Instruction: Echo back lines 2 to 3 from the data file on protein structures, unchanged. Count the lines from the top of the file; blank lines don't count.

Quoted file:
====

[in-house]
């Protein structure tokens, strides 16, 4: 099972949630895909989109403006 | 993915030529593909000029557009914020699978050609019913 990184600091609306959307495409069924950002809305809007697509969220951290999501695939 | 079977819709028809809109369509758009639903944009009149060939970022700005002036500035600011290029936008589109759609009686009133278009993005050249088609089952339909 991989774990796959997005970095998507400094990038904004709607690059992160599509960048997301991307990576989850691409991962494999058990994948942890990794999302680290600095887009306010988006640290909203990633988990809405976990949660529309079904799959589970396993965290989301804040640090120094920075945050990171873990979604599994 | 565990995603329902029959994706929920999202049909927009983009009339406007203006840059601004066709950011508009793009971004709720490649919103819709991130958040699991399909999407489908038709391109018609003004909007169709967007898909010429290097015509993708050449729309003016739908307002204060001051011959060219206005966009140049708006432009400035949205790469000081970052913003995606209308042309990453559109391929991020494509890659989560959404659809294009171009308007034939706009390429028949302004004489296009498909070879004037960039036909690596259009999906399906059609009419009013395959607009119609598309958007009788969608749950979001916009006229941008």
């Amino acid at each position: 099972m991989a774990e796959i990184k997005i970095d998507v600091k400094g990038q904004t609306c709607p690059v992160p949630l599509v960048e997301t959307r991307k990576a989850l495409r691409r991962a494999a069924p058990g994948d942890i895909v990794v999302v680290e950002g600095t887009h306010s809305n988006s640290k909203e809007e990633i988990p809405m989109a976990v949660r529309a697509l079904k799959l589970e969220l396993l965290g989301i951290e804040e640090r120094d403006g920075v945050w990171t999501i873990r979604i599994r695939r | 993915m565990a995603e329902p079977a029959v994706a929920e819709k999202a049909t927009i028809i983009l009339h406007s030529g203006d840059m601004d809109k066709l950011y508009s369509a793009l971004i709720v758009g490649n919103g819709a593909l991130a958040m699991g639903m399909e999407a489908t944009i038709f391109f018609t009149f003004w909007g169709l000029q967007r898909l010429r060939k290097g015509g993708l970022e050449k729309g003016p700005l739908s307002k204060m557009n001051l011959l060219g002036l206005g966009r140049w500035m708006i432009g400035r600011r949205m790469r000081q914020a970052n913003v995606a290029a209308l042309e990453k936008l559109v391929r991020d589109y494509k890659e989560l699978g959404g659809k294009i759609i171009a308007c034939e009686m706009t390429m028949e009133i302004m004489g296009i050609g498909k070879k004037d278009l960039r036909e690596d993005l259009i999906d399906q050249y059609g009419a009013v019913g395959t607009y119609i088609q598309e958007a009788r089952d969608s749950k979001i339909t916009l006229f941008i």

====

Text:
């Protein structure tokens, strides 16, 4: 099972949630895909989109403006 | 993915030529593909000029557009914020699978050609019913 990184600091609306959307495409069924950002809305809007697509969220951290999501695939 | 079977819709028809809109369509758009639903944009009149060939970022700005002036500035600011290029936008589109759609009686009133278009993005050249088609089952339909 991989774990796959997005970095998507400094990038904004709607690059992160599509960048997301991307990576989850691409991962494999058990994948942890990794999302680290600095887009306010988006640290909203990633988990809405976990949660529309079904799959589970396993965290989301804040640090120094920075945050990171873990979604599994 | 565990995603329902029959994706929920999202049909927009983009009339406007203006840059601004066709950011508009793009971004709720490649919103819709991130958040699991399909999407489908038709391109018609003004909007169709967007898909010429290097015509993708050449729309003016739908307002204060001051011959060219206005966009140049708006432009400035949205790469000081970052913003995606209308042309990453559109391929991020494509890659989560959404659809294009171009308007034939706009390429028949302004004489296009498909070879004037960039036909690596259009999906399906059609009419009013395959607009119609598309958007009788969608749950979001916009006229941008």
């Amino acid at each position: 099972m991989a774990e796959i990184k997005i970095d998507v600091k400094g990038q904004t609306c709607p690059v992160p949630l599509v960048e997301t959307r991307k990576a989850l495409r691409r991962a494999a069924p058990g994948d942890i895909v990794v999302v680290e950002g600095t887009h306010s809305n988006s640290k909203e809007e990633i988990p809405m989109a976990v949660r529309a697509l079904k799959l589970e969220l396993l965290g989301i951290e804040e640090r120094d403006g920075v945050w990171t999501i873990r979604i599994r695939r | 993915m565990a995603e329902p079977a029959v994706a929920e819709k999202a049909t927009i028809i983009l009339h406007s030529g203006d840059m601004d809109k066709l950011y508009s369509a793009l971004i709720v758009g490649n919103g819709a593909l991130a958040m699991g639903m399909e999407a489908t944009i038709f391109f018609t009149f003004w909007g169709l000029q967007r898909l010429r060939k290097g015509g993708l970022e050449k729309g003016p700005l739908s307002k204060m557009n001051l011959l060219g002036l206005g966009r140049w500035m708006i432009g400035r600011r949205m790469r000081q914020a970052n913003v995606a290029a209308l042309e990453k936008l559109v391929r991020d589109y494509k890659e989560l699978g959404g659809k294009i759609i171009a308007c034939e009686m706009t390429m028949e009133i302004m004489g296009i050609g498909k070879k004037d278009l960039r036909e690596d993005l259009i999906d399906q050249y059609g009419a009013v019913g395959t607009y119609i088609q598309e958007a009788r089952d969608s749950k979001i339909t916009l006229f941008i």